Which of these operations is used will depend on the size of the pulmonary arteries and the pressures within them. Your child may need catheter tests to measure these pressures inside the heart.
Some children will need to continue on diuretic medicines to help them get rid of excess fluid. In some cases an anticoagulant medicine, such as aspirin or warfarin, will be prescribed. This is because blood flowing at low pressure (there is no pumping from the right ventricle) could cause a blood clot (a thrombosis).
The length of time in hospital can be several weeks and a longer period may be needed in an intensive care or high dependency unit while the heart and lungs adjust to the different pressures.
How the child is affected
After the major surgeries your child may take a long period to recover. He or she will have a scar down the middle of the chest, and there will be small scars where drain tubes were used. These fade very rapidly in most children, but they will not go altogether. Smaller scars on the hands and neck usually fade away to nothing. If the child is on warfarin, the level of anticoagulation has to be monitored frequently using a blood test (INR test – this stands for International Normalised Ratio). Some children develop a fast heart beat (a tachycardia) after surgery. This may be tackled with appropriate drugs if it is serious. Your child may develop more slowly than others and tire quickly – due to the lack of oxygen in the bloodstream. Even after the last surgery to redirect blood, he or she may not be able to catch up with others of his or her age but should be able to take part in normal activities. Most parents are amazed at how quickly their child recovers from surgery and starts to gain weight.
Some of these problems can occur after surgery or later in life:
- It is common for the valves to leak a little, but if this becomes severe, they may need further repair or even replacement with an artificial valve. If this happens the child will need to take an anticoagulant medicine to stop blood clots forming. The anticoagulant effect has to be monitored frequently using a blood test.
- A very fast heart beat (tachycardia) can happen every now and then. This may need to be corrected by drugs. If the problem continues your child may be offered an ablation (a catheter inserted through a vein can be used to stop rhythm problems occurring).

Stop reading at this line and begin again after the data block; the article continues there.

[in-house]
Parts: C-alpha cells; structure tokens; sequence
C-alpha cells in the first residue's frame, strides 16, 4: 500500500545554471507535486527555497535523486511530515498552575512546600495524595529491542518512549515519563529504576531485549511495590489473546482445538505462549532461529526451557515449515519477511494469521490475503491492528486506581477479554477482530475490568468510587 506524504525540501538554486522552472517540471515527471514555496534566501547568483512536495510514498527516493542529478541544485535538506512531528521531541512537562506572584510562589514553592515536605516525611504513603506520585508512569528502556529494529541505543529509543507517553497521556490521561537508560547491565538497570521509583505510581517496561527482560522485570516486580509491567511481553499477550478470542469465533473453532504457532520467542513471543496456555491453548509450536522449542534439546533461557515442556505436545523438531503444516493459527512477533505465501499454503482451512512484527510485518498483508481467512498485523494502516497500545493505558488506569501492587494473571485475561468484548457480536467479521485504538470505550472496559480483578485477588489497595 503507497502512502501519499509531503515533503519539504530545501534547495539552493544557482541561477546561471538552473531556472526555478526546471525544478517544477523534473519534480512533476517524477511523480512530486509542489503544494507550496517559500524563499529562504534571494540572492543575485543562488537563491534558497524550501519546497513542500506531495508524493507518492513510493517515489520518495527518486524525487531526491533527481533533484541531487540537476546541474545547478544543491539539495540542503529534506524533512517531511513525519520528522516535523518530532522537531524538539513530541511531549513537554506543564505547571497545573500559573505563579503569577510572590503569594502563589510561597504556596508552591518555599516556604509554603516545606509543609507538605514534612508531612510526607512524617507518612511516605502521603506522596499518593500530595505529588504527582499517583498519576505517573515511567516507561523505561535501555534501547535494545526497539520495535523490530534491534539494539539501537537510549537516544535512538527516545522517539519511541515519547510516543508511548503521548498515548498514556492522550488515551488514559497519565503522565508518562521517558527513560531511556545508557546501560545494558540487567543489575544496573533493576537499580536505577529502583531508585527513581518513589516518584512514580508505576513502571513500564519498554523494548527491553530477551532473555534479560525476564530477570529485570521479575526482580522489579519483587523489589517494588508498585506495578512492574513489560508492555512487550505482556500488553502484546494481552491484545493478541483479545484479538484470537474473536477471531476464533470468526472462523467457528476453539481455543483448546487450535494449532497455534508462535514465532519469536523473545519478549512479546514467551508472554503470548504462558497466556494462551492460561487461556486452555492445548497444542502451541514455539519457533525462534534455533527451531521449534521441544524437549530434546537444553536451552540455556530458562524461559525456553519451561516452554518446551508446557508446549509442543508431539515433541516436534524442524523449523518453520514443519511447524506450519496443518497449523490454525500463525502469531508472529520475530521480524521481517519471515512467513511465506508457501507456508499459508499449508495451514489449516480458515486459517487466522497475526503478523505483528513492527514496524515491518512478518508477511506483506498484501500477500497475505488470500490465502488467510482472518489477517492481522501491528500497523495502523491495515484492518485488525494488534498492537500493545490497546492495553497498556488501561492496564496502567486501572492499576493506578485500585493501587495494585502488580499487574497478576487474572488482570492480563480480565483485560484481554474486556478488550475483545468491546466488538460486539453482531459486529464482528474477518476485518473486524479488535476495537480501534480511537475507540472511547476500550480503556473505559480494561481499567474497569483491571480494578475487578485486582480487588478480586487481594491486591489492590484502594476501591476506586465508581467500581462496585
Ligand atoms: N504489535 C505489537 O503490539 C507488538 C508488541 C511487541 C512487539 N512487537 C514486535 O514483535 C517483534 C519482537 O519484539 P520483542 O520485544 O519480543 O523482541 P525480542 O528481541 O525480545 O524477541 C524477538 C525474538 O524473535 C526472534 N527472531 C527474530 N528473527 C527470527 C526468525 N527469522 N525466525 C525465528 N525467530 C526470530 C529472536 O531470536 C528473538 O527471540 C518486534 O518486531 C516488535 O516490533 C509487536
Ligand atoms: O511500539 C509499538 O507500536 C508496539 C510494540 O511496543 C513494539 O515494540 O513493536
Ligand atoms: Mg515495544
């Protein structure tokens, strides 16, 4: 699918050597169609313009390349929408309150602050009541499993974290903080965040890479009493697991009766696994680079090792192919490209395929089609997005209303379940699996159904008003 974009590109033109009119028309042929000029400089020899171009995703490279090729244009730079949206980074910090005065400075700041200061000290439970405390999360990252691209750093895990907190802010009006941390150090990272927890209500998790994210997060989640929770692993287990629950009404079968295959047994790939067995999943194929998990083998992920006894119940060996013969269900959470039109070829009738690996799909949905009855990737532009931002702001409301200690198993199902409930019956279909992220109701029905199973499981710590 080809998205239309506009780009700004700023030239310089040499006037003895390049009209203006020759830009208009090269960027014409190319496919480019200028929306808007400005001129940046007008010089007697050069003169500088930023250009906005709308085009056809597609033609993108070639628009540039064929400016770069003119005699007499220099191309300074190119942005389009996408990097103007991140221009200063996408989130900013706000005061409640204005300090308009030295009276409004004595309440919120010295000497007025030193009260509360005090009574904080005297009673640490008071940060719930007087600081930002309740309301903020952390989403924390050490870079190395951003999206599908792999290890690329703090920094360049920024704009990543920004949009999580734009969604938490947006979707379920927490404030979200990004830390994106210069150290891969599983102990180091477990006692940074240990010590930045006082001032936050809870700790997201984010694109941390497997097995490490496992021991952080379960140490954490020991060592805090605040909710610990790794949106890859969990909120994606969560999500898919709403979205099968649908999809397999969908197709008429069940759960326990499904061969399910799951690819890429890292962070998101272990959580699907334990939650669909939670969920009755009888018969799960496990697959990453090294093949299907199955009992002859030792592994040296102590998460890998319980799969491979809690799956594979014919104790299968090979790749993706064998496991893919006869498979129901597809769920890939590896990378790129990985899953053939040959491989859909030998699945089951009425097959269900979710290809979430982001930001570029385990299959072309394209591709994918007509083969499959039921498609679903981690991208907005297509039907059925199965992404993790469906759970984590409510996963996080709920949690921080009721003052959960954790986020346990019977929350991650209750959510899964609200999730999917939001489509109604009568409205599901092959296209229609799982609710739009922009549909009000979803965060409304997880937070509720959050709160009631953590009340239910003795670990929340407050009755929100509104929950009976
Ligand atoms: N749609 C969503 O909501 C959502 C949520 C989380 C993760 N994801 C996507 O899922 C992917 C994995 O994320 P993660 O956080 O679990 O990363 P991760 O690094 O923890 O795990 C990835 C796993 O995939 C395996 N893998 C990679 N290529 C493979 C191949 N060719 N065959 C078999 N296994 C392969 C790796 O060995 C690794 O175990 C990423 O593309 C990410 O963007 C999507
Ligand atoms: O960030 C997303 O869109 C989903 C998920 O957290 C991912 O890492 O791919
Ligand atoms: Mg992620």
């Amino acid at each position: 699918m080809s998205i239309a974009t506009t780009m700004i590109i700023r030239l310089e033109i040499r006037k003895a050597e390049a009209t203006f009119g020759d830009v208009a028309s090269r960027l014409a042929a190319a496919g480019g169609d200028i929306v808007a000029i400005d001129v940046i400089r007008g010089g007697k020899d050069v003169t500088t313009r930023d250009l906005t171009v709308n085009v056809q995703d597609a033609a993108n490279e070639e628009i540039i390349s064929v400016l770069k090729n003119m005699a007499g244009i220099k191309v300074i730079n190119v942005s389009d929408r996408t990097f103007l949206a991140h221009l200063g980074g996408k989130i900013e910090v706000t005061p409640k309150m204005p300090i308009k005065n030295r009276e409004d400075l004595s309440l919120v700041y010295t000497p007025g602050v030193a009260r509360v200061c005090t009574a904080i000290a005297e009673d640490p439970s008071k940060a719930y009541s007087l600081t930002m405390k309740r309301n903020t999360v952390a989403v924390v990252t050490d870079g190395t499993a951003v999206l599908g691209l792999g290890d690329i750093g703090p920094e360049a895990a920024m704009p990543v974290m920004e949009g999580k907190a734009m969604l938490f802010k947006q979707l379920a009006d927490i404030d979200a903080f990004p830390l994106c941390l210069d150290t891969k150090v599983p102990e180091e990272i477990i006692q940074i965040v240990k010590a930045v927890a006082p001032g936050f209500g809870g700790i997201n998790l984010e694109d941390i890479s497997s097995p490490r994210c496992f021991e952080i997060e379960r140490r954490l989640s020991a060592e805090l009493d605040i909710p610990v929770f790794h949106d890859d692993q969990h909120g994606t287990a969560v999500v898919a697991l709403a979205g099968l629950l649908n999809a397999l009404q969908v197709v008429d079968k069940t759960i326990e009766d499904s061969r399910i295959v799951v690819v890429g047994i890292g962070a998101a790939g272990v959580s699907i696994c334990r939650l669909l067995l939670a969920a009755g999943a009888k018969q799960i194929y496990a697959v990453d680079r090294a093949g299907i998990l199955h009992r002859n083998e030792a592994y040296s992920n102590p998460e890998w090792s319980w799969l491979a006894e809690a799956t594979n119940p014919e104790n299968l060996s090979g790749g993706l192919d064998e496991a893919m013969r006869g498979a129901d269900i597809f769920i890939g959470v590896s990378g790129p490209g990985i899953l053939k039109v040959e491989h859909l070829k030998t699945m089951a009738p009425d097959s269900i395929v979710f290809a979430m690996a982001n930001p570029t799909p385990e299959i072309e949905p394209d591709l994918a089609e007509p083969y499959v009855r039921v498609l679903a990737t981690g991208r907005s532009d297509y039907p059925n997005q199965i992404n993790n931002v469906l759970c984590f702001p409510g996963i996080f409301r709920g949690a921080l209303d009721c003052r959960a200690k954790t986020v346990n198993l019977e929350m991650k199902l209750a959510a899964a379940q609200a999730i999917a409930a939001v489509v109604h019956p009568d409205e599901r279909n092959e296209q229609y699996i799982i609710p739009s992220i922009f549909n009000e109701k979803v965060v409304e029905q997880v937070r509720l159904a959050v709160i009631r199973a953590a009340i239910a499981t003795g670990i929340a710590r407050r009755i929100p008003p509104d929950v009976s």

These problems may not become serious until the teen years or adulthood.
Children on Warfarin may not be able to take part in contact sports, and their INR will need monitoring. Girls should be warned against pregnancy when taking Warfarin, and should be aware that carrying a baby to term may be difficult and pregnancy may endanger their health.
Some children have other health problems and learning difficulties. It is natural to think that this is due to the surgery that the child had when he or she was very young, but they may be part of the same syndrome that caused the heart defect.
Make sure that your child is referred to a Child Development Centre so that other problems can be diagnosed as early as possible and before school-age.
Your child’s heart condition will be carefully monitored throughout his or her life.
Evidence and sources of information for this CHF information sheet can be obtained at:
(1) National Institute for Health & Care Excellence. Prophylaxis against infective endocarditis: antimicrobial prophylaxis against infective endocarditis in adults and children undergoing interventional procedures. London: NICE; 2017. Available at:
(2) Great Ormond Street Hospital. Tricuspid Valve Abnormalities Information. London: GOSH; 2017. Available at:
(3) European Journal of Cardio-Thoracic Surgery, Volume 51, Issue 6, 1 June 2017, Pages 1051–1057. Improved long-term outcomes in double-inlet left ventricle and tricuspid atresia with transposed great arteries: systemic outflow tract obstruction present at birth defines long-term outcome. Lotte C. Franken, et al. Available at:
About this document:
Published: May 2013
Reviewed: May 2022